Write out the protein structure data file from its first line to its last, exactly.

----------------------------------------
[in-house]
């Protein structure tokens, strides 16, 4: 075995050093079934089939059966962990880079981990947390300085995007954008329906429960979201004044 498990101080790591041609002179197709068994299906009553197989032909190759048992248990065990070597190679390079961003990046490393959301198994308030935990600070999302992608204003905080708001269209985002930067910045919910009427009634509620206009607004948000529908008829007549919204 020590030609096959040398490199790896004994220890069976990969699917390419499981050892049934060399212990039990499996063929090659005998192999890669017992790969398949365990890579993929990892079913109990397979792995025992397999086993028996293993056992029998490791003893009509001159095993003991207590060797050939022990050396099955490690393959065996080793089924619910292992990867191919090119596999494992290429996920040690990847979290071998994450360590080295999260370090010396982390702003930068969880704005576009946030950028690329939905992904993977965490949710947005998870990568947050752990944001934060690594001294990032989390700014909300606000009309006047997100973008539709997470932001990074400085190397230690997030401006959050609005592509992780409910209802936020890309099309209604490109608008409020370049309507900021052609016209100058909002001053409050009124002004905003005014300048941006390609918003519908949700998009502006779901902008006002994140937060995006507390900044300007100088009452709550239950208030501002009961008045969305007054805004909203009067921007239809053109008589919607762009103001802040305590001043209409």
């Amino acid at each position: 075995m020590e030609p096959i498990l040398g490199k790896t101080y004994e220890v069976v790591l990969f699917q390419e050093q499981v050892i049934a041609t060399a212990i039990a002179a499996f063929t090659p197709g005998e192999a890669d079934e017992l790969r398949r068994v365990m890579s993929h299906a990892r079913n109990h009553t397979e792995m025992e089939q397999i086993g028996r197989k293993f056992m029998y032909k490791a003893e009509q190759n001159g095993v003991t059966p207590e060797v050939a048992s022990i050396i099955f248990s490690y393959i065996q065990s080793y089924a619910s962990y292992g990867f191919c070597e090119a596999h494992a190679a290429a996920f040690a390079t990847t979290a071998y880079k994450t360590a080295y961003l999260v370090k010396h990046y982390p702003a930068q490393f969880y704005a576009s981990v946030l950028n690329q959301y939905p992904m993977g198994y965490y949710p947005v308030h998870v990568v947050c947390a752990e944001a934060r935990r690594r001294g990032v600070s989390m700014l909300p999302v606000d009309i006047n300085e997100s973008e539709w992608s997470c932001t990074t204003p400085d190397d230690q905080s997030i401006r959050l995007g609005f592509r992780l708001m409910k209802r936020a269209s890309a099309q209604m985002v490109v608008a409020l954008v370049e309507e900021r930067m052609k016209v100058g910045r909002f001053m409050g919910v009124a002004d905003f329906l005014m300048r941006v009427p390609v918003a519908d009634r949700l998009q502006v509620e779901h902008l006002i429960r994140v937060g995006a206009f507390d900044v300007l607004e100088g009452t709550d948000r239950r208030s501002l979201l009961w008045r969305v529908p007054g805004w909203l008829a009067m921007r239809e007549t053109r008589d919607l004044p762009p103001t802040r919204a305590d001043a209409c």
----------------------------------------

[in-house]
């Protein structure tokens, strides 16, 4: 075995050093079934089939059966962990880079981990947390300085995007954008329906429960979201004044 498990101080790591041609002179197709068994299906009553197989032909190759048992248990065990070597190679390079961003990046490393959301198994308030935990600070999302992608204003905080708001269209985002930067910045919910009427009634509620206009607004948000529908008829007549919204 020590030609096959040398490199790896004994220890069976990969699917390419499981050892049934060399212990039990499996063929090659005998192999890669017992790969398949365990890579993929990892079913109990397979792995025992397999086993028996293993056992029998490791003893009509001159095993003991207590060797050939022990050396099955490690393959065996080793089924619910292992990867191919090119596999494992290429996920040690990847979290071998994450360590080295999260370090010396982390702003930068969880704005576009946030950028690329939905992904993977965490949710947005998870990568947050752990944001934060690594001294990032989390700014909300606000009309006047997100973008539709997470932001990074400085190397230690997030401006959050609005592509992780409910209802936020890309099309209604490109608008409020370049309507900021052609016209100058909002001053409050009124002004905003005014300048941006390609918003519908949700998009502006779901902008006002994140937060995006507390900044300007100088009452709550239950208030501002009961008045969305007054805004909203009067921007239809053109008589919607762009103001802040305590001043209409």
């Amino acid at each position: 075995m020590e030609p096959i498990l040398g490199k790896t101080y004994e220890v069976v790591l990969f699917q390419e050093q499981v050892i049934a041609t060399a212990i039990a002179a499996f063929t090659p197709g005998e192999a890669d079934e017992l790969r398949r068994v365990m890579s993929h299906a990892r079913n109990h009553t397979e792995m025992e089939q397999i086993g028996r197989k293993f056992m029998y032909k490791a003893e009509q190759n001159g095993v003991t059966p207590e060797v050939a048992s022990i050396i099955f248990s490690y393959i065996q065990s080793y089924a619910s962990y292992g990867f191919c070597e090119a596999h494992a190679a290429a996920f040690a390079t990847t979290a071998y880079k994450t360590a080295y961003l999260v370090k010396h990046y982390p702003a930068q490393f969880y704005a576009s981990v946030l950028n690329q959301y939905p992904m993977g198994y965490y949710p947005v308030h998870v990568v947050c947390a752990e944001a934060r935990r690594r001294g990032v600070s989390m700014l909300p999302v606000d009309i006047n300085e997100s973008e539709w992608s997470c932001t990074t204003p400085d190397d230690q905080s997030i401006r959050l995007g609005f592509r992780l708001m409910k209802r936020a269209s890309a099309q209604m985002v490109v608008a409020l954008v370049e309507e900021r930067m052609k016209v100058g910045r909002f001053m409050g919910v009124a002004d905003f329906l005014m300048r941006v009427p390609v918003a519908d009634r949700l998009q502006v509620e779901h902008l006002i429960r994140v937060g995006a206009f507390d900044v300007l607004e100088g009452t709550d948000r239950r208030s501002l979201l009961w008045r969305v529908p007054g805004w909203l008829a009067m921007r239809e007549t053109r008589d919607l004044p762009p103001t802040r919204a305590d001043a209409c």